Tag Archives: mother of Jesus

The Queenship of Mary

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“Christians live from feast to feast,” St. Athanasius said. The church’s feasts are linked to one another and all are linked finally to the great feast of the Resurrection of Jesus.

The Assumption of Mary into Heaven, August 14, is followed by the Feast of the Queenship of Mary, August 22, a feast introduced into the liturgy of the Roman Catholic church in 1955 to celebrate the privileged place of Mary in heaven. She “was taken up body and soul into heavenly glory when her earthly life was over, and exalted by the Lord as Queen over all things.” ( Second Vatican Council, Lumen Gentium 59)

In the Old Testament royal titles were commonly given to God and those anointed by God, and Christianity continued the pratice, giving royal titles to Jesus and Mary. She is called queen in traditional Christian prayers like the Hail Holy Queen and Queen of Heaven:

“Hail, Holy Queen, Mother of mercy, our life, our sweetness and our hope. To you do we cry, poor banished children of Eve. To you do we send up our sighs, mourning and weeping in the valley of tears. Turn then, most gracious advocate, your eyes of mercy towards us, and after this our exile, show to us the blessed fruit of your womb, Jesus. O clement, O loving, O sweet Virgin Mary.

Pray for us, O holy Mother of God, that we may be made worthy of the promise of Christ.

However sublime her title, Mary on her part recognizes her greatness is from her Lord, as she does in her Magnificat:

“My soul proclaims the greatness of the Lord; my spirit rejoices in God, my Savior. He who is mighty has done great things to me; holy is his name.” ( Luke 1, 46-55)

Fra Angelico captures Mary’s humility in his portrayal of her (above), bowing before her Son. Honors given to her are a reflection of the graces promised to humanity.

“Pray for us, O Holy Mother of God, that we may be made worthy of the promises of Christ.”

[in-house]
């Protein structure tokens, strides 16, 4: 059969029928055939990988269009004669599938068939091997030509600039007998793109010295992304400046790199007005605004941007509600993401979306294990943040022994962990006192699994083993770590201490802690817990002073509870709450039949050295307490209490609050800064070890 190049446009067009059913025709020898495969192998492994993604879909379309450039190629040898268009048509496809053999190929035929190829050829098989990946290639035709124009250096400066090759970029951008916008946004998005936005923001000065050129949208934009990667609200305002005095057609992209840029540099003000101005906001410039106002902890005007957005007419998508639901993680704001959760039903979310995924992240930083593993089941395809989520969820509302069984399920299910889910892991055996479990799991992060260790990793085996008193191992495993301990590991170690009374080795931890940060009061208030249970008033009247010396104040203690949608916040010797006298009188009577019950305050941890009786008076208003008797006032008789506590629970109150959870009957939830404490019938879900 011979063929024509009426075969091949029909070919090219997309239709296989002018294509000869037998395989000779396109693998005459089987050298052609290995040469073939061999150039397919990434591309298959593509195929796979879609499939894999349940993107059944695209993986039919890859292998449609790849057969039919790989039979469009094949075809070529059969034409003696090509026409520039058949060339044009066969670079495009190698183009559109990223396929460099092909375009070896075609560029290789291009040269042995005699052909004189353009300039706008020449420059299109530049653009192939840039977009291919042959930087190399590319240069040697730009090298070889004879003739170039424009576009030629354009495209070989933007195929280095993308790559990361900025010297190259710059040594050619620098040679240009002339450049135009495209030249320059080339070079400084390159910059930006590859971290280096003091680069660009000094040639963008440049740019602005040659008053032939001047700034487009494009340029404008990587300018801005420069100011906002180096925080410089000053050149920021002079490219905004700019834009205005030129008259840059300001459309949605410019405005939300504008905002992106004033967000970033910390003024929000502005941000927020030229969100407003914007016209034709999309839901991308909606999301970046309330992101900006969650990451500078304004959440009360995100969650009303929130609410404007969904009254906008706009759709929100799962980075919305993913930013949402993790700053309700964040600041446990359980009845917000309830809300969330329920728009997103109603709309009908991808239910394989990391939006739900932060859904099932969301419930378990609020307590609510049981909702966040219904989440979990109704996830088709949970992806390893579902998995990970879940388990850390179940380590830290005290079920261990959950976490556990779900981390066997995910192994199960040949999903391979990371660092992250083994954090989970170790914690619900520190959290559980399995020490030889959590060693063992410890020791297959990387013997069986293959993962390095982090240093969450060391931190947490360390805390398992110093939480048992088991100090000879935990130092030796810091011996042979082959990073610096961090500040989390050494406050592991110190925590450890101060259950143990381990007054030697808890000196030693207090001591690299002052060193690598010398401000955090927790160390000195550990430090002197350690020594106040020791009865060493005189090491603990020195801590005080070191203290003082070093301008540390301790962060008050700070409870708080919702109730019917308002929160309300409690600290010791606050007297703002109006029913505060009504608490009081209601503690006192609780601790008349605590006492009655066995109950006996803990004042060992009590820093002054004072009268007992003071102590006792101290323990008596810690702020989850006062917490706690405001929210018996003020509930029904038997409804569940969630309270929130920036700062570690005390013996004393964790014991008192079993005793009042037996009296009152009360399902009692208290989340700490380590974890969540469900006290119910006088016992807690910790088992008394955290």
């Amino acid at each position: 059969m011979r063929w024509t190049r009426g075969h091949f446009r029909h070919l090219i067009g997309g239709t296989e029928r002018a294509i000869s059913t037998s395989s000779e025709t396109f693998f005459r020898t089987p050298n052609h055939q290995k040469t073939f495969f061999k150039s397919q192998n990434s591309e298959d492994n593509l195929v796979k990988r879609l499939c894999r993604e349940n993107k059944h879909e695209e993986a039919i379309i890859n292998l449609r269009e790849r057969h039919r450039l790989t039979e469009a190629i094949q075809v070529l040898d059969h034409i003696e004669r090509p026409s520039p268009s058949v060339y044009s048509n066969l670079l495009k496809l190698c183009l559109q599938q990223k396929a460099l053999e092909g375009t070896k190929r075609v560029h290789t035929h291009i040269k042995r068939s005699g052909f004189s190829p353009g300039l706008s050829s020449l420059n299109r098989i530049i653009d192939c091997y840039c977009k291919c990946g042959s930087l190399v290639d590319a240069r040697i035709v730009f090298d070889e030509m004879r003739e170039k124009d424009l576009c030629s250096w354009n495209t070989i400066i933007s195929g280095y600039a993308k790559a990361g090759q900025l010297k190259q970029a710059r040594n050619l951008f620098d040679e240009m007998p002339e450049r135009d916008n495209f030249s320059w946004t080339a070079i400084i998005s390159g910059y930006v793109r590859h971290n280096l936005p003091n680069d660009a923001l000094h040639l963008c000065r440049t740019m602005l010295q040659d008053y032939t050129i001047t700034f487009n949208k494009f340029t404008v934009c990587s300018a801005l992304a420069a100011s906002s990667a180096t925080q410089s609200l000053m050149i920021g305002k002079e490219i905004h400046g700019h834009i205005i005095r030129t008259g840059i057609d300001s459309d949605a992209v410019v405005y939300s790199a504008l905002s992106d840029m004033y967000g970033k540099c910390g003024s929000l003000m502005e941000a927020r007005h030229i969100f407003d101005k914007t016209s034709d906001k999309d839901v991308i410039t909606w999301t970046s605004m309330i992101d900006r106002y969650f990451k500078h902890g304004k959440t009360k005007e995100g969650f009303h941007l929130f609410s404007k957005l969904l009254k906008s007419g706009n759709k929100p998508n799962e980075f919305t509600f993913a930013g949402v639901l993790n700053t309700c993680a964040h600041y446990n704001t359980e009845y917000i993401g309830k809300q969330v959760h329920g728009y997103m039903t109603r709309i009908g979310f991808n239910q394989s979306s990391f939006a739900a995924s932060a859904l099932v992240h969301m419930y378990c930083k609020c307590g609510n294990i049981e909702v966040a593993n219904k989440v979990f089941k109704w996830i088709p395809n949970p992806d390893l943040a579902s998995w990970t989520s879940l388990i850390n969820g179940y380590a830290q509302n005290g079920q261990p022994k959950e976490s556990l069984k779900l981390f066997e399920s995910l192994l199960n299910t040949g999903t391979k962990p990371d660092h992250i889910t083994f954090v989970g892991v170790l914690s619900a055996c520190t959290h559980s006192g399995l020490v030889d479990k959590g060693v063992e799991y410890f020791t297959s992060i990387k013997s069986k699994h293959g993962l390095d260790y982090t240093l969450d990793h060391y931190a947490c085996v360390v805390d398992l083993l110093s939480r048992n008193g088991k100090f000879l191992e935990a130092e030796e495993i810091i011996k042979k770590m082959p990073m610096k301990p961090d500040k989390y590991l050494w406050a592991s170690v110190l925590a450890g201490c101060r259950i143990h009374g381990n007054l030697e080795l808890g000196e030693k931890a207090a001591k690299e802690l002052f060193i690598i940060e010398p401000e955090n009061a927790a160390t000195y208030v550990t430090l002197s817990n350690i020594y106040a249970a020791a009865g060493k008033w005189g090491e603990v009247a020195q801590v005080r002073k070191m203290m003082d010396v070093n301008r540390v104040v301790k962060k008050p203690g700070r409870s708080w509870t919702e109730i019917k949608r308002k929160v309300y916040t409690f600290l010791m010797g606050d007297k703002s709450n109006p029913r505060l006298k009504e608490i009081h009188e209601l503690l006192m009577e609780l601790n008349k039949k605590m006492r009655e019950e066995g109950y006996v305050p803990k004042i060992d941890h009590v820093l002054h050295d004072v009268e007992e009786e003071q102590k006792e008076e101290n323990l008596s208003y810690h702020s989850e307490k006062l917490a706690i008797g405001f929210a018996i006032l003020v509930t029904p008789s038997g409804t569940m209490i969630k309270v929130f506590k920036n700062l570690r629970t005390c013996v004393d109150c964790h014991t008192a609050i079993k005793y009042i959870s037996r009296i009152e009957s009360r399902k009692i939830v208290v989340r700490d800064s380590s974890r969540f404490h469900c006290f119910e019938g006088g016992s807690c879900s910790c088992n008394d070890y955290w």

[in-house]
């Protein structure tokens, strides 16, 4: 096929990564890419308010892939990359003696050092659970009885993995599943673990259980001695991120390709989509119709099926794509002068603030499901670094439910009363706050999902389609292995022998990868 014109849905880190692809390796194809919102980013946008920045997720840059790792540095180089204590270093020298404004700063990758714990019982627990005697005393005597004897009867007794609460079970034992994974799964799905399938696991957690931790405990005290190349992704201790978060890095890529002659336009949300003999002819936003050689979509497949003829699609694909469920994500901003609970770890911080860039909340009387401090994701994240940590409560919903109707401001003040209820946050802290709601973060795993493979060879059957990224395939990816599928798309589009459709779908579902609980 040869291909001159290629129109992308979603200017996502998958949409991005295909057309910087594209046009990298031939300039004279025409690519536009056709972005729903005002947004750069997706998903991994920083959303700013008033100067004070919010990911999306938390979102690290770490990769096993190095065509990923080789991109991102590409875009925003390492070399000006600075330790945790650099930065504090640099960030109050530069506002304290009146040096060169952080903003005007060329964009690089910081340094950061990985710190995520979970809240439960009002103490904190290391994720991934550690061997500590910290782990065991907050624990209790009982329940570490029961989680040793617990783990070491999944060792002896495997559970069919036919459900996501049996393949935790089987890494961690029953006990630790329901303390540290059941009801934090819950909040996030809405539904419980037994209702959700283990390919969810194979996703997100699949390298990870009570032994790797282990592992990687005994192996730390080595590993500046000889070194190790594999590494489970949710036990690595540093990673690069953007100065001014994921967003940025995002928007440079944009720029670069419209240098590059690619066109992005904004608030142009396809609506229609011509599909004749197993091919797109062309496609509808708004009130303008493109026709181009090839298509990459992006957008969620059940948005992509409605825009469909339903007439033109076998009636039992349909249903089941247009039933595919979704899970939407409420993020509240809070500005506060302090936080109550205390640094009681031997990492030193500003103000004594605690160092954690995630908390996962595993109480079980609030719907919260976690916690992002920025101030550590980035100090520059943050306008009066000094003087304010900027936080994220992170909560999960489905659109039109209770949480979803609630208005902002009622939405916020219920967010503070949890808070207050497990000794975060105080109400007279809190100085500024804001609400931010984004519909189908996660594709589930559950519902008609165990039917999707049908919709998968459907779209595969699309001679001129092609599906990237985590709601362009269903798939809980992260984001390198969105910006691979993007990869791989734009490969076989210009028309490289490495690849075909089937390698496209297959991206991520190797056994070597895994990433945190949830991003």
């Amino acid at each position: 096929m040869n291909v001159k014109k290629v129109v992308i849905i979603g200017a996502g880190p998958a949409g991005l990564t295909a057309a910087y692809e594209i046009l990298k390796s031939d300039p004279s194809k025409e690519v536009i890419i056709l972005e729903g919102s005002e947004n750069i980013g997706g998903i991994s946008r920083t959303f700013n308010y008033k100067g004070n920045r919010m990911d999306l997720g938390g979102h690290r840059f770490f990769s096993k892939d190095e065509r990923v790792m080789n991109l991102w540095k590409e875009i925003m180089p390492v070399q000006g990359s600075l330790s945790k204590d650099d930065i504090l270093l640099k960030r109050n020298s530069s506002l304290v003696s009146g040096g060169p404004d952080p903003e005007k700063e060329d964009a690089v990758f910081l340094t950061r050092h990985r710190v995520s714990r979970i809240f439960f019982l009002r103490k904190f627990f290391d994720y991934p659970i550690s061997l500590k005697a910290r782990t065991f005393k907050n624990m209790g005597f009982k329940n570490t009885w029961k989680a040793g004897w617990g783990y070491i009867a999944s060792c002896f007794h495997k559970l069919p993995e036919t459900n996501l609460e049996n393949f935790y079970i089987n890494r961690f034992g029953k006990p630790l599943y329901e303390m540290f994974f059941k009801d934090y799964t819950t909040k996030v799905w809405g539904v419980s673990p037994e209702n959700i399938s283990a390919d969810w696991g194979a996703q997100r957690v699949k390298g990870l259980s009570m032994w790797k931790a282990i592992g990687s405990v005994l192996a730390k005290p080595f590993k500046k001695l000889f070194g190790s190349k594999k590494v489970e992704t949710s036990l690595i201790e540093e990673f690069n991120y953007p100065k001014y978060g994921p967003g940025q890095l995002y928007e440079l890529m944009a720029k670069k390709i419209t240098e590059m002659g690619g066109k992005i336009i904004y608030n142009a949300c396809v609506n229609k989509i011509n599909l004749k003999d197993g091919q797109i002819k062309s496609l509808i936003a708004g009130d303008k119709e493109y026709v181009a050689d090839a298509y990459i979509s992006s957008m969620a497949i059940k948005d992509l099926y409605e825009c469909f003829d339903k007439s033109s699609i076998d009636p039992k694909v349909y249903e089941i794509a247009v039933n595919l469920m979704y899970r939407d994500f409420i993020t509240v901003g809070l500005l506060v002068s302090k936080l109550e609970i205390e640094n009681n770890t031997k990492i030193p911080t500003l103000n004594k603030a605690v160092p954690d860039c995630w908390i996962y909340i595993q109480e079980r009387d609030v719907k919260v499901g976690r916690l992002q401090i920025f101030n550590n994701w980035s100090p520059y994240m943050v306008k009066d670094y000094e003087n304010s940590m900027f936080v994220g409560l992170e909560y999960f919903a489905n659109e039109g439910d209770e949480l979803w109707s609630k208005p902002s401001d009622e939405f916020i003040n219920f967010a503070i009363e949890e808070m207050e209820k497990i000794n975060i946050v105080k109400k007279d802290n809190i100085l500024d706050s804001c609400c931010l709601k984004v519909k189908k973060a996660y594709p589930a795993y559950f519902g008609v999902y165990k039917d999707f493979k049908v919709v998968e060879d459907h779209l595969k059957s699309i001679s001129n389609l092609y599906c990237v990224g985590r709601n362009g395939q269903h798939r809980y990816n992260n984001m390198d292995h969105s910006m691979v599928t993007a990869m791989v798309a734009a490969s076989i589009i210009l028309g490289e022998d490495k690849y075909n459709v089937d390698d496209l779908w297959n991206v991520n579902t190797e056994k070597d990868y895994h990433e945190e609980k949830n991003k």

Wednesday, 3rd week of Advent

 

Sacred Heart Church

 

The angel came to Mary in Nazareth, the last place we might expect an angel’s message. In this little known place, Jesus became flesh. In this young unknown woman, he came to dwell among us.

It wasn’t in Jerusalem, in the temple where God’s Presence was proclaimed. It was in Nazareth, in the quiet hills of Galilee, on a routine day, that He came.

We celebrate the mystery of the Incarnation and pray, “Pray for us, O holy mother of God, that we may be made worthy of the promises of Christ.”

4th Sunday of Advent. C. Mary’s Faith

 

To listen to today’s homily, please select the audio file below:

Sometimes, the simplest details of a gospel story reveal its deepest meaning. In Luke’s Gospel this Sunday, Mary goes “in haste” to the hill country to visit her cousin Elizabeth. She has just received the angel’s message inviting her to be the mother of God’s Son, and she says “Yes.” The angel told her that her cousin Elizabeth, though past child-bearing age, also has conceived a son. “Nothing is impossible with God.” (Luke 1,39-45)

Then, Mary goes “in haste” from Nazareth to visit Elizabeth who lives in the hill country near Jerusalem. The angel’s message, first disturbs her, then fills her with joy. She hurries to see the angel’s sign and share the promise she received. What does this tell us? Is it that faith, challenging and raising questions, spurs us on and gives joy. It’s God’s word; it’s true. Believe in it and act on it.

When Mary heard the message of the angel she did not disbelieve, St. Ambrose said, commenting on this gospel, “she was not uncertain about the message, she did not doubt the sign she was given, but happy with the promise, eager to be with her cousin, she hurried on in joy and went up into the hill country.”

“We’re blessed, who hear and believe,” the saint goes on. “ Every soul that believes, both conceives and gives birth to the Word of God and recognizes God’s works. Let the soul of Mary be in each one of us, to proclaim the greatness of the Lord. Let the spirit of Mary be in each one of us, to rejoice in God. According to the flesh only one woman can be the mother of Christ but in the world of faith Christ is the fruit of all of us.”

We share in the mystery we hear. Believe in it, live by it, rejoice in it.